I have a couple of things to say about this. Firstly, it's patently wrong - depression is an illness, not some kind of strange choice that people make because they wake up one day and decide that it would be fun to spend the rest of their lives wanting to die. Secondly, it's sometimes true that depressed people don't want to recover. This is less to do with weakness and more to do with how you feel when you're depressed - namely, that you're shit, so's everything else, and that this shit is immutable. In such a situation, you're highly unlikely to want to expend the energy and motivation you lack to do something you don't believe is going to work. Plus, when you've been chronically depressed for a long time, you know its ins and outs. If, like me, you were unlucky enough to develop a mental illness before you learned to truly appreciate being sane, you then have no idea of what sanity actually entails, you get scared of having to step into the unknown; yes, depression is shit, but you know what you're doing with it. Sanity could be just as bad, if not worse because you don't know how to manage it. In this case, the solution is simply to grin and support them, or they will get worse due to feeling unsupported. Deal with it.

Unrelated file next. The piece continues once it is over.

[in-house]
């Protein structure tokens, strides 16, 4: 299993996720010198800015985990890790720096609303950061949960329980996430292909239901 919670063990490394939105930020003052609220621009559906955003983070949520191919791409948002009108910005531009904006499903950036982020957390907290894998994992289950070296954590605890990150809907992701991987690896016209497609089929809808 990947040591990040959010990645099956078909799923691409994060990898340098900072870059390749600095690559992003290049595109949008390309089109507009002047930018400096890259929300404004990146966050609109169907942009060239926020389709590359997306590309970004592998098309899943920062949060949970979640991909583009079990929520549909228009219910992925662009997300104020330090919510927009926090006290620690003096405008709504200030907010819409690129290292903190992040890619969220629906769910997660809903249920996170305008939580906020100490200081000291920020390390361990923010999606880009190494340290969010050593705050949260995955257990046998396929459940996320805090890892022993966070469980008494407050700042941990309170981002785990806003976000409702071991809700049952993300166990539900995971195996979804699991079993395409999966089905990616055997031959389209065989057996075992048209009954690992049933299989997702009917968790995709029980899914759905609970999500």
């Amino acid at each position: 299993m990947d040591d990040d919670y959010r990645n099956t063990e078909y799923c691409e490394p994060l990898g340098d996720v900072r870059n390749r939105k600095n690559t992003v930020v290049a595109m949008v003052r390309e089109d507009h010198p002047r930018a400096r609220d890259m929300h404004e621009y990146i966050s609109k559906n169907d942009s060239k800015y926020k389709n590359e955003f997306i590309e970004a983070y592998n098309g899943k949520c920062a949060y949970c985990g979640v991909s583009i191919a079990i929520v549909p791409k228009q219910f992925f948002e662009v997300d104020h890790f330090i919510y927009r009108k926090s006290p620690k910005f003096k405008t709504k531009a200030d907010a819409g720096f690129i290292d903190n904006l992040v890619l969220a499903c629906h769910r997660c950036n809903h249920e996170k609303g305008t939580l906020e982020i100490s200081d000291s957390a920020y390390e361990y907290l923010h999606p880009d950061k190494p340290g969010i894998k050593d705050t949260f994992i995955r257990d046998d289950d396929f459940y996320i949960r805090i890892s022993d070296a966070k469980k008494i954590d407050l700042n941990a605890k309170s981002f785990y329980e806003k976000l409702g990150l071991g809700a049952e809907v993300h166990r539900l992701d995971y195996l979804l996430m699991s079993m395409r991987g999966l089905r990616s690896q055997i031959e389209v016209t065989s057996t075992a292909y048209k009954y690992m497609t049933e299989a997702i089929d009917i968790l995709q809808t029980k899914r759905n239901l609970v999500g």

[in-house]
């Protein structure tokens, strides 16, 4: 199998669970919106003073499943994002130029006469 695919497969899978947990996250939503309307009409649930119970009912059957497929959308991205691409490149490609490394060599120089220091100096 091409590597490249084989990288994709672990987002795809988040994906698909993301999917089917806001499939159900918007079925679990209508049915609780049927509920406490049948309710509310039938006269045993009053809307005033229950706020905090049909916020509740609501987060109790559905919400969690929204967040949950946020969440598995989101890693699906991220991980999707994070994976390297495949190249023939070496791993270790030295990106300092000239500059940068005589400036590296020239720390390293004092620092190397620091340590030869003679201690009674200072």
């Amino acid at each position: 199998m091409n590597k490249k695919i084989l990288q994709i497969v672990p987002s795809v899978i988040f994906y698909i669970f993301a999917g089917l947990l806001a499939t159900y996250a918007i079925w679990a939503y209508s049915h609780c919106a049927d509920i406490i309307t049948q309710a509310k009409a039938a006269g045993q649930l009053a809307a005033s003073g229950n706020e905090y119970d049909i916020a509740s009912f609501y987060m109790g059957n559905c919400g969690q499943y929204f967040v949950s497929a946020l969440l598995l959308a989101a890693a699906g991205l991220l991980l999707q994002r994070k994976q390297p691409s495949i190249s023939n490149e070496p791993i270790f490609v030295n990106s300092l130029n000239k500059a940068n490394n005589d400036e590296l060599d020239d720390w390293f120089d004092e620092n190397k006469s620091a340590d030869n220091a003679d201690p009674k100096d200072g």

"Eat a vegan organic diet to unblock your liver!" or any variation.

Again, a fairly common one - at least in my experience - and one that's actually sort of true. Depression is not helped by eating a crappy limited diet - but neither is it caused by liver blockages, and going on special diet X is not going to help unless there is an underlying medical need to do so. (Plus organic food is expensive and veganism is not for everyone. Sorry, vegans, but that's the conclusion I've reached after trying to think through it.)